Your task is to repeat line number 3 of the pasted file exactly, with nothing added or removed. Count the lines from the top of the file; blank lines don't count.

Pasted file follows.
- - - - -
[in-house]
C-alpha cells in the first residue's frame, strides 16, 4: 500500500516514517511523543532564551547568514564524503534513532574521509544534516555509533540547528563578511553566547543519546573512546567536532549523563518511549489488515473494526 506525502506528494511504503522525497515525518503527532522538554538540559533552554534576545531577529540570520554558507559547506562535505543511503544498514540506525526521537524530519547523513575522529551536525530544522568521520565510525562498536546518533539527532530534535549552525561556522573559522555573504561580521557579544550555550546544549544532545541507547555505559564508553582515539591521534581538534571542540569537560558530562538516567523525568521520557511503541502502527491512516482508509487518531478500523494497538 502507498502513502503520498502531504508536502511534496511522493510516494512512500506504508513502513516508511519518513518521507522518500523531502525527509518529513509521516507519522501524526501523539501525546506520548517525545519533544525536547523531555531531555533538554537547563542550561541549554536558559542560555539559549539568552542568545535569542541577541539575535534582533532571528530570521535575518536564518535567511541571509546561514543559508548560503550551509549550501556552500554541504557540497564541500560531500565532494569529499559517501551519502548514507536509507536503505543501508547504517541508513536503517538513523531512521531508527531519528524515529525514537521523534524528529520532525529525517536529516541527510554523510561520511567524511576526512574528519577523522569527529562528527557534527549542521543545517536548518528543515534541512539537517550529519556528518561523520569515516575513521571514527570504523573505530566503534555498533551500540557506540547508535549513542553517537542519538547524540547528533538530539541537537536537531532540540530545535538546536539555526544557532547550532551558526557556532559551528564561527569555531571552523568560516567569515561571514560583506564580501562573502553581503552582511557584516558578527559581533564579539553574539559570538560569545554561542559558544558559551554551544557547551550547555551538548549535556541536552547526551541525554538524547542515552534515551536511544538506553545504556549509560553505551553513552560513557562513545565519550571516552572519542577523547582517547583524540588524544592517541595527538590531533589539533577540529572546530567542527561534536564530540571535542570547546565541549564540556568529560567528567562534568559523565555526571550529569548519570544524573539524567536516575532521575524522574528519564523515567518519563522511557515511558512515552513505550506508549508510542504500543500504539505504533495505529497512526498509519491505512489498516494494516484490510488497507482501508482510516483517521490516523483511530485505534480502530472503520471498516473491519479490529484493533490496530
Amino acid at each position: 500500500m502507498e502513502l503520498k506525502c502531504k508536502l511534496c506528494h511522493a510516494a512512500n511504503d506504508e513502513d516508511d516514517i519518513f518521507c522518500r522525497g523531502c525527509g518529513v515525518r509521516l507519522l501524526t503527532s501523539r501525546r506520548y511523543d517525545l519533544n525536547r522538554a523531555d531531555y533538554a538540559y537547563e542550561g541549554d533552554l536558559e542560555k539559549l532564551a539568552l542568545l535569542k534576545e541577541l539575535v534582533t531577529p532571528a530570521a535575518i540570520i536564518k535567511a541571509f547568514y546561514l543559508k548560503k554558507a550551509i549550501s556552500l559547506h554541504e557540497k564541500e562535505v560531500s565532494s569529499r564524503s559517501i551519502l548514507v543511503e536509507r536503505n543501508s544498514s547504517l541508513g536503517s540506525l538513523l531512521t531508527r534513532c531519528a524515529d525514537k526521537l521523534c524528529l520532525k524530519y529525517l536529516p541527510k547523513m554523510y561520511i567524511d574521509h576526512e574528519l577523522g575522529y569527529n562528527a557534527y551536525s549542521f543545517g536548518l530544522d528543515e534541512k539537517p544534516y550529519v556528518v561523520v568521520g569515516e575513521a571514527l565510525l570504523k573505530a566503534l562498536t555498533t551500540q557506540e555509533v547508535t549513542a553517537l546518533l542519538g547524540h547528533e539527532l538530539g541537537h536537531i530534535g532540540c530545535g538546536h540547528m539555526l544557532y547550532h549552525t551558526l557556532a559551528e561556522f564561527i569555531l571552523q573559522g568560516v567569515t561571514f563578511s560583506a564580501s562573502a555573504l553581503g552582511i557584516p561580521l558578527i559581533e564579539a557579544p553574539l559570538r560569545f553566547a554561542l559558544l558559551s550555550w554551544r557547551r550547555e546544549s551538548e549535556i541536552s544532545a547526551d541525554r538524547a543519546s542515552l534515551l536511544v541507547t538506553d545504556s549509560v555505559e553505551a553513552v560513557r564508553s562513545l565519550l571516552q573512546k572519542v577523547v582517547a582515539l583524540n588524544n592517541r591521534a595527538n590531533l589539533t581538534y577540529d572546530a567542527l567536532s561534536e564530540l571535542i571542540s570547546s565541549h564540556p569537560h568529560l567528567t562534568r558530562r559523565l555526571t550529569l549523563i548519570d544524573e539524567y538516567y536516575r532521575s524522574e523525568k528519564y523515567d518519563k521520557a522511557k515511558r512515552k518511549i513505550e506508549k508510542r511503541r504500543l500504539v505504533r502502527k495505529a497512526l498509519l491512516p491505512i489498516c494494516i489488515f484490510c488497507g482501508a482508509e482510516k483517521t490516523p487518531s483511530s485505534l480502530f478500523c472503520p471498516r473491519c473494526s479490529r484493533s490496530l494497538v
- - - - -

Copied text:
Amino acid at each position: 500500500m502507498e502513502l503520498k506525502c502531504k508536502l511534496c506528494h511522493a510516494a512512500n511504503d506504508e513502513d516508511d516514517i519518513f518521507c522518500r522525497g523531502c525527509g518529513v515525518r509521516l507519522l501524526t503527532s501523539r501525546r506520548y511523543d517525545l519533544n525536547r522538554a523531555d531531555y533538554a538540559y537547563e542550561g541549554d533552554l536558559e542560555k539559549l532564551a539568552l542568545l535569542k534576545e541577541l539575535v534582533t531577529p532571528a530570521a535575518i540570520i536564518k535567511a541571509f547568514y546561514l543559508k548560503k554558507a550551509i549550501s556552500l559547506h554541504e557540497k564541500e562535505v560531500s565532494s569529499r564524503s559517501i551519502l548514507v543511503e536509507r536503505n543501508s544498514s547504517l541508513g536503517s540506525l538513523l531512521t531508527r534513532c531519528a524515529d525514537k526521537l521523534c524528529l520532525k524530519y529525517l536529516p541527510k547523513m554523510y561520511i567524511d574521509h576526512e574528519l577523522g575522529y569527529n562528527a557534527y551536525s549542521f543545517g536548518l530544522d528543515e534541512k539537517p544534516y550529519v556528518v561523520v568521520g569515516e575513521a571514527l565510525l570504523k573505530a566503534l562498536t555498533t551500540q557506540e555509533v547508535t549513542a553517537l546518533l542519538g547524540h547528533e539527532l538530539g541537537h536537531i530534535g532540540c530545535g538546536h540547528m539555526l544557532y547550532h549552525t551558526l557556532a559551528e561556522f564561527i569555531l571552523q573559522g568560516v567569515t561571514f563578511s560583506a564580501s562573502a555573504l553581503g552582511i557584516p561580521l558578527i559581533e564579539a557579544p553574539l559570538r560569545f553566547a554561542l559558544l558559551s550555550w554551544r557547551r550547555e546544549s551538548e549535556i541536552s544532545a547526551d541525554r538524547a543519546s542515552l534515551l536511544v541507547t538506553d545504556s549509560v555505559e553505551a553513552v560513557r564508553s562513545l565519550l571516552q573512546k572519542v577523547v582517547a582515539l583524540n588524544n592517541r591521534a595527538n590531533l589539533t581538534y577540529d572546530a567542527l567536532s561534536e564530540l571535542i571542540s570547546s565541549h564540556p569537560h568529560l567528567t562534568r558530562r559523565l555526571t550529569l549523563i548519570d544524573e539524567y538516567y536516575r532521575s524522574e523525568k528519564y523515567d518519563k521520557a522511557k515511558r512515552k518511549i513505550e506508549k508510542r511503541r504500543l500504539v505504533r502502527k495505529a497512526l498509519l491512516p491505512i489498516c494494516i489488515f484490510c488497507g482501508a482508509e482510516k483517521t490516523p487518531s483511530s485505534l480502530f478500523c472503520p471498516r473491519c473494526s479490529r484493533s490496530l494497538v